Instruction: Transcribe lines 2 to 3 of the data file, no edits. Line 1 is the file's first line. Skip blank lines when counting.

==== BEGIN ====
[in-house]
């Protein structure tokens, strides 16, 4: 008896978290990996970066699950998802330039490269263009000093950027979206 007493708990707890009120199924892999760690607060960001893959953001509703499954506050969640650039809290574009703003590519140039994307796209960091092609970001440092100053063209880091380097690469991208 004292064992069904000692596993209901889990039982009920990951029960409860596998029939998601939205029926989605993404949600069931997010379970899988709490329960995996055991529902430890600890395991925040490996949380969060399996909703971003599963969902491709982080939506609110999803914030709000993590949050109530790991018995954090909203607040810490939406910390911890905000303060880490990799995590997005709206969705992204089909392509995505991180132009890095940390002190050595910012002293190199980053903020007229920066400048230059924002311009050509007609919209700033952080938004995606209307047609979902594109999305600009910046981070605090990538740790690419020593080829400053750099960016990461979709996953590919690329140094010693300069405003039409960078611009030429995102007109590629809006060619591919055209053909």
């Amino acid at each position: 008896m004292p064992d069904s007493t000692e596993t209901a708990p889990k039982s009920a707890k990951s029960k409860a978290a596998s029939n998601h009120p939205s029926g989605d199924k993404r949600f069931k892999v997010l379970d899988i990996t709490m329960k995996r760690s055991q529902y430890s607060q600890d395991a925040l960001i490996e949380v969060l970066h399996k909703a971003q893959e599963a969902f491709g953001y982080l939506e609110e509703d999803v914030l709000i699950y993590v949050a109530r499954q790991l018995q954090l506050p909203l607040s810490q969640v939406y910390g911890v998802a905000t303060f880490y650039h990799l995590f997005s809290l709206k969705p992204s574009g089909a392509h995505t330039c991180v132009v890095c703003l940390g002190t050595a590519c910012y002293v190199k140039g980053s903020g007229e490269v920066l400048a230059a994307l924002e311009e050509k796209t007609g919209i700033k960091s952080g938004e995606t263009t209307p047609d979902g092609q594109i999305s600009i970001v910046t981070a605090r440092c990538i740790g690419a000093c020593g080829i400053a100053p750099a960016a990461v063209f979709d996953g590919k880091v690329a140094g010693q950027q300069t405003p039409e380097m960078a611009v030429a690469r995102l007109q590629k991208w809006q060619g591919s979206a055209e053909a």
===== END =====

């Protein structure tokens, strides 16, 4: 008896978290990996970066699950998802330039490269263009000093950027979206 007493708990707890009120199924892999760690607060960001893959953001509703499954506050969640650039809290574009703003590519140039994307796209960091092609970001440092100053063209880091380097690469991208 004292064992069904000692596993209901889990039982009920990951029960409860596998029939998601939205029926989605993404949600069931997010379970899988709490329960995996055991529902430890600890395991925040490996949380969060399996909703971003599963969902491709982080939506609110999803914030709000993590949050109530790991018995954090909203607040810490939406910390911890905000303060880490990799995590997005709206969705992204089909392509995505991180132009890095940390002190050595910012002293190199980053903020007229920066400048230059924002311009050509007609919209700033952080938004995606209307047609979902594109999305600009910046981070605090990538740790690419020593080829400053750099960016990461979709996953590919690329140094010693300069405003039409960078611009030429995102007109590629809006060619591919055209053909």
């Amino acid at each position: 008896m004292p064992d069904s007493t000692e596993t209901a708990p889990k039982s009920a707890k990951s029960k409860a978290a596998s029939n998601h009120p939205s029926g989605d199924k993404r949600f069931k892999v997010l379970d899988i990996t709490m329960k995996r760690s055991q529902y430890s607060q600890d395991a925040l960001i490996e949380v969060l970066h399996k909703a971003q893959e599963a969902f491709g953001y982080l939506e609110e509703d999803v914030l709000i699950y993590v949050a109530r499954q790991l018995q954090l506050p909203l607040s810490q969640v939406y910390g911890v998802a905000t303060f880490y650039h990799l995590f997005s809290l709206k969705p992204s574009g089909a392509h995505t330039c991180v132009v890095c703003l940390g002190t050595a590519c910012y002293v190199k140039g980053s903020g007229e490269v920066l400048a230059a994307l924002e311009e050509k796209t007609g919209i700033k960091s952080g938004e995606t263009t209307p047609d979902g092609q594109i999305s600009i970001v910046t981070a605090r440092c990538i740790g690419a000093c020593g080829i400053a100053p750099a960016a990461v063209f979709d996953g590919k880091v690329a140094g010693q950027q300069t405003p039409e380097m960078a611009v030429a690469r995102l007109q590629k991208w809006q060619g591919s979206a055209e053909a």